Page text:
One blogger defined it thus:
"Tatamisé", c'est quand un étranger commence à se comporter comme un Japonais. Il enlève ses chaussures quand il rentre chez lui, il met des chaussons, il dort dans un futon, il mange avec des baguettes, il réfléchit avant de parler, etc.which I'd call common courtesy or common sense, as per. It's a big deal getting a bed into yer average Japanese apartment, and it's usually a small bed. I had one at the dorm-- a twin-- and couldn't turn over in it unless I was extreeemely careful, whereas my futon allowed for as much rolling as I wished in the old house in Nakano-ku.
(It's when a foreigner starts acting like a Japanese- they take their shoes off when they come home and put on slippers, they sleep in a futon, they eat with chopsticks, they think twice before speaking)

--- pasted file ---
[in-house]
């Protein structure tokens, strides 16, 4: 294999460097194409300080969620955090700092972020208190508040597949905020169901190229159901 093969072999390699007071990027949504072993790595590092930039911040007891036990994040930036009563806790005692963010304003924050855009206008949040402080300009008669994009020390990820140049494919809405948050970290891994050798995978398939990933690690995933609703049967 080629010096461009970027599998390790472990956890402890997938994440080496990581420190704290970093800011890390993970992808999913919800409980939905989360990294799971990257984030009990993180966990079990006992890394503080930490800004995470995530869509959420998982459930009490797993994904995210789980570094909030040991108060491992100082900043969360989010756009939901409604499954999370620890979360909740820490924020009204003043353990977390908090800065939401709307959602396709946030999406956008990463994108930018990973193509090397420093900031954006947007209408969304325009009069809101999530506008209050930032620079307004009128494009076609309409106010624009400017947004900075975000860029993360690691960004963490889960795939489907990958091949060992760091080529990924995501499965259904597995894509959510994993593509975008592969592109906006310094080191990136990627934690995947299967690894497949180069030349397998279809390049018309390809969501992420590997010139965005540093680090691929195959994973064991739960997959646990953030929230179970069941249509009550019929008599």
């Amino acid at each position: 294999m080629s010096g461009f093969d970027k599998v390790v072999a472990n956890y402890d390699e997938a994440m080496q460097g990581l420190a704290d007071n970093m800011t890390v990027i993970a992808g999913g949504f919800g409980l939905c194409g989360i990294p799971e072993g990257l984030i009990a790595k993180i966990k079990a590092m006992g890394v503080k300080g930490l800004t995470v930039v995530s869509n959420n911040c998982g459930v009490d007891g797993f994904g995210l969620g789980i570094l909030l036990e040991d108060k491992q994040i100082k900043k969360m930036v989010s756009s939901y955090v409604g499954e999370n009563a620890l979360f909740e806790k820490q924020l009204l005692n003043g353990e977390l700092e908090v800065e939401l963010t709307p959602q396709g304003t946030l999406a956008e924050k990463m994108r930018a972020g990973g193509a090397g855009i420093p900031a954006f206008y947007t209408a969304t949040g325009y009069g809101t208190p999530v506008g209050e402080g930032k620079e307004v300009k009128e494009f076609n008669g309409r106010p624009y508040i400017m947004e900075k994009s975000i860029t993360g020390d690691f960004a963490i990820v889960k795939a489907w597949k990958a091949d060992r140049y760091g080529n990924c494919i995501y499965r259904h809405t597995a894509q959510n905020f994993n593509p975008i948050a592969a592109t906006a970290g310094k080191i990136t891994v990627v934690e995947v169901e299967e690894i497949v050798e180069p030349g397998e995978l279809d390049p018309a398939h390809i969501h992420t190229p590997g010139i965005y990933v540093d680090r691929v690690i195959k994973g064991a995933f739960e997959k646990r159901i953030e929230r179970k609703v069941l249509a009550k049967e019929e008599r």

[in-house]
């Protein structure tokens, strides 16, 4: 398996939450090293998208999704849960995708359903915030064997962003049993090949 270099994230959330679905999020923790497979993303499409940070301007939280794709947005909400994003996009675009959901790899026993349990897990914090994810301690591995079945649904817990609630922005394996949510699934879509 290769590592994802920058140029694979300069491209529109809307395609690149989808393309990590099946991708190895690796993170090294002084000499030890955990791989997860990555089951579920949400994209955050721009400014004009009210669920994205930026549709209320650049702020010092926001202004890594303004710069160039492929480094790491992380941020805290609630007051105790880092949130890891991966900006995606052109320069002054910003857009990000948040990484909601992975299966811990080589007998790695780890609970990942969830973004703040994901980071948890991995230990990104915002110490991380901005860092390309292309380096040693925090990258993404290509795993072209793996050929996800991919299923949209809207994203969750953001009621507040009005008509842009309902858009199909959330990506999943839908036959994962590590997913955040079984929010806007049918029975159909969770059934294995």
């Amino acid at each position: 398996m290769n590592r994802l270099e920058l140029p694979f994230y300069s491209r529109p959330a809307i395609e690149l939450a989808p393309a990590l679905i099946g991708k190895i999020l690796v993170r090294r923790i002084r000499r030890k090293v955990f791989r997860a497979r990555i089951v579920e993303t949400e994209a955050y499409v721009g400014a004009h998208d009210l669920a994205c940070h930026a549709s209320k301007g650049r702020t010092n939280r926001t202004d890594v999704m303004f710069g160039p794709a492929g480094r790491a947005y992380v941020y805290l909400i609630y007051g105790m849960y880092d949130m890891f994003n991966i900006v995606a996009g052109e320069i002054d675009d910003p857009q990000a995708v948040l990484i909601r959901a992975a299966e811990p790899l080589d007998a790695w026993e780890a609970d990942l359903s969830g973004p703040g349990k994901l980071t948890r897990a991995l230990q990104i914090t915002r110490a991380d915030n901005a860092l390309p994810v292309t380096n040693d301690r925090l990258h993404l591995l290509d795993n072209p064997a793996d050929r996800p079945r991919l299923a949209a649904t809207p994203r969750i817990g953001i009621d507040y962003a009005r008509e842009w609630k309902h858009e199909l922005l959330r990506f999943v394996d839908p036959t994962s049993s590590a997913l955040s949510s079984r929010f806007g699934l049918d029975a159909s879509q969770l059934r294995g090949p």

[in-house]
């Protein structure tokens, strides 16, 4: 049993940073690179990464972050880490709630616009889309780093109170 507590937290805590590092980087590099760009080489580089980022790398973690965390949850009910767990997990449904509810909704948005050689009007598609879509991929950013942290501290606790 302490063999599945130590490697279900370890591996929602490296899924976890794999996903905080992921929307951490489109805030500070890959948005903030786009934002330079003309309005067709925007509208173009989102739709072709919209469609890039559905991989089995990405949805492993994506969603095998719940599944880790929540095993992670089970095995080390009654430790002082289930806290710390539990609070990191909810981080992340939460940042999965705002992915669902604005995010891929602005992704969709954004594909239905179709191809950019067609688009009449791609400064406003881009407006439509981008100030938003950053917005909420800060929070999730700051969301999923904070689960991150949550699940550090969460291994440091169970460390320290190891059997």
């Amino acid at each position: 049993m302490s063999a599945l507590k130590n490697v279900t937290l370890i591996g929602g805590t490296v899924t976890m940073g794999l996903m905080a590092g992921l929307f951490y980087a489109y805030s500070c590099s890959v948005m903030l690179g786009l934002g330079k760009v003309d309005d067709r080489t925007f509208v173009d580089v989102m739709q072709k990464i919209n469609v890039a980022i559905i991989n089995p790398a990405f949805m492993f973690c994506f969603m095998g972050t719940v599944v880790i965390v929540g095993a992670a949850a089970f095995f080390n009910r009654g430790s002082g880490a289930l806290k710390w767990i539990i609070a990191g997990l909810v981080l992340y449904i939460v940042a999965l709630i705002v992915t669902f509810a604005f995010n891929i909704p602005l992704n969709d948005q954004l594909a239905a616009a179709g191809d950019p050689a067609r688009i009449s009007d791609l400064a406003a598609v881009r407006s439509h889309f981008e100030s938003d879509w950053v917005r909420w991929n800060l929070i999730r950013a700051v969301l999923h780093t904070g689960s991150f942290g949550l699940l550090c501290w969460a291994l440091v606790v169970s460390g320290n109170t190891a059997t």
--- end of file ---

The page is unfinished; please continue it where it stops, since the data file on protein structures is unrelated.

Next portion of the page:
The Nihonjin mo shiranai Nihongo woman cites examples of people who've remained tatamisé after returning home-- waiting for cab doors to open automatically (expat, I snort: who takes taxis regularly in Japan?), giving aizuchi even in their own language (well, yes, I do) or or moaning about their katakohri (frozen shoulders) and searching vainly for a heat plaster to put on them. 'The concept of katakohri doesn't exist outside Japan', she says, which I suppose is true. I'm more likely to say My neck hurts, even though it's the shoulder blades. But yay for living in a Chinese diaspora city: I've always had access to heat plasters. And in Koreaville, I have access to Salonpas. (Of course, Bengay works better for everything.)
(She gives that other classic cultural clash, the Chinese guy who sees a building with 湯 on the noren and people going inside it with bowls, and figures it's a take-away soup place where you bring your own container. The kanji means hot water in Japanese and is used on bath houses, but it means soup in Chinese.)